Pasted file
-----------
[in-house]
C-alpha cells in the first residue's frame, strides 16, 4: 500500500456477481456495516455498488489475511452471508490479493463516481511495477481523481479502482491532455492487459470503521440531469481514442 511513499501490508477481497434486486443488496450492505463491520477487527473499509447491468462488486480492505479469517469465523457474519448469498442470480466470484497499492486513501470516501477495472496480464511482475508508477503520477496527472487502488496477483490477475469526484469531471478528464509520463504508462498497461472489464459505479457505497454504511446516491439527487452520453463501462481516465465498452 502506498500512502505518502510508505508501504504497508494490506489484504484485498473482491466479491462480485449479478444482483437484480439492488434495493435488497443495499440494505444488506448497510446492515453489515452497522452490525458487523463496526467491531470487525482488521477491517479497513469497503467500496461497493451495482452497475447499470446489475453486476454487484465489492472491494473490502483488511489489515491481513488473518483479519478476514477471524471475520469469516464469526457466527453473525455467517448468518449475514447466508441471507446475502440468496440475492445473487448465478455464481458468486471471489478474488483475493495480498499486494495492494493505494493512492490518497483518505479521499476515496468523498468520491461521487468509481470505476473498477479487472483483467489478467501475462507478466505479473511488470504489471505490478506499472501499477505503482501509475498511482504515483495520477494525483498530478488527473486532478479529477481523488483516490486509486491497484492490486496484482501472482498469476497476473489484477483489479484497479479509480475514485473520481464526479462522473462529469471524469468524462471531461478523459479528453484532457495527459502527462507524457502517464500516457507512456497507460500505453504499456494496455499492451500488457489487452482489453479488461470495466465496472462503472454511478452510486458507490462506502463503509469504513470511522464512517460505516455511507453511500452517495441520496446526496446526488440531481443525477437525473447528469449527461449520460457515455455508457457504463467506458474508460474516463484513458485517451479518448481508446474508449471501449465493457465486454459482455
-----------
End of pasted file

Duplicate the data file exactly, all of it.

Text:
[in-house]
C-alpha cells in the first residue's frame, strides 16, 4: 500500500456477481456495516455498488489475511452471508490479493463516481511495477481523481479502482491532455492487459470503521440531469481514442 511513499501490508477481497434486486443488496450492505463491520477487527473499509447491468462488486480492505479469517469465523457474519448469498442470480466470484497499492486513501470516501477495472496480464511482475508508477503520477496527472487502488496477483490477475469526484469531471478528464509520463504508462498497461472489464459505479457505497454504511446516491439527487452520453463501462481516465465498452 502506498500512502505518502510508505508501504504497508494490506489484504484485498473482491466479491462480485449479478444482483437484480439492488434495493435488497443495499440494505444488506448497510446492515453489515452497522452490525458487523463496526467491531470487525482488521477491517479497513469497503467500496461497493451495482452497475447499470446489475453486476454487484465489492472491494473490502483488511489489515491481513488473518483479519478476514477471524471475520469469516464469526457466527453473525455467517448468518449475514447466508441471507446475502440468496440475492445473487448465478455464481458468486471471489478474488483475493495480498499486494495492494493505494493512492490518497483518505479521499476515496468523498468520491461521487468509481470505476473498477479487472483483467489478467501475462507478466505479473511488470504489471505490478506499472501499477505503482501509475498511482504515483495520477494525483498530478488527473486532478479529477481523488483516490486509486491497484492490486496484482501472482498469476497476473489484477483489479484497479479509480475514485473520481464526479462522473462529469471524469468524462471531461478523459479528453484532457495527459502527462507524457502517464500516457507512456497507460500505453504499456494496455499492451500488457489487452482489453479488461470495466465496472462503472454511478452510486458507490462506502463503509469504513470511522464512517460505516455511507453511500452517495441520496446526496446526488440531481443525477437525473447528469449527461449520460457515455455508457457504463467506458474508460474516463484513458485517451479518448481508446474508449471501449465493457465486454459482455